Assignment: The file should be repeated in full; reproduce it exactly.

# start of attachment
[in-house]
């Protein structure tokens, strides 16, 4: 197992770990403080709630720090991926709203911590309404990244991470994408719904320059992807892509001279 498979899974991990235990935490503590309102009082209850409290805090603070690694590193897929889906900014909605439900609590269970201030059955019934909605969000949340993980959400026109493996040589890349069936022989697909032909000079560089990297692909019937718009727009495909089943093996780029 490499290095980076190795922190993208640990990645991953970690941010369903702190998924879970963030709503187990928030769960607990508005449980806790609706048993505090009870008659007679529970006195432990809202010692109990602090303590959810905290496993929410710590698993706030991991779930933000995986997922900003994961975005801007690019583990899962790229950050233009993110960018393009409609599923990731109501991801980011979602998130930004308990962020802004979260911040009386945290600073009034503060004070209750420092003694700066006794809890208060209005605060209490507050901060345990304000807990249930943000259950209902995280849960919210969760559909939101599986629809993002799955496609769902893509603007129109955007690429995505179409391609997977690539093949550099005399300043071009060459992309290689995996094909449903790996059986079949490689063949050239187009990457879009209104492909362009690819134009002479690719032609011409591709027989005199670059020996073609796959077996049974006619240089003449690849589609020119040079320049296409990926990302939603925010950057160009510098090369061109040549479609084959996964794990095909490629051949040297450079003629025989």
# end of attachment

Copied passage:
[in-house]
């Protein structure tokens, strides 16, 4: 197992770990403080709630720090991926709203911590309404990244991470994408719904320059992807892509001279 498979899974991990235990935490503590309102009082209850409290805090603070690694590193897929889906900014909605439900609590269970201030059955019934909605969000949340993980959400026109493996040589890349069936022989697909032909000079560089990297692909019937718009727009495909089943093996780029 490499290095980076190795922190993208640990990645991953970690941010369903702190998924879970963030709503187990928030769960607990508005449980806790609706048993505090009870008659007679529970006195432990809202010692109990602090303590959810905290496993929410710590698993706030991991779930933000995986997922900003994961975005801007690019583990899962790229950050233009993110960018393009409609599923990731109501991801980011979602998130930004308990962020802004979260911040009386945290600073009034503060004070209750420092003694700066006794809890208060209005605060209490507050901060345990304000807990249930943000259950209902995280849960919210969760559909939101599986629809993002799955496609769902893509603007129109955007690429995505179409391609997977690539093949550099005399300043071009060459992309290689995996094909449903790996059986079949490689063949050239187009990457879009209104492909362009690819134009002479690719032609011409591709027989005199670059020996073609796959077996049974006619240089003449690849589609020119040079320049296409990926990302939603925010950057160009510098090369061109040549479609084959996964794990095909490629051949040297450079003629025989």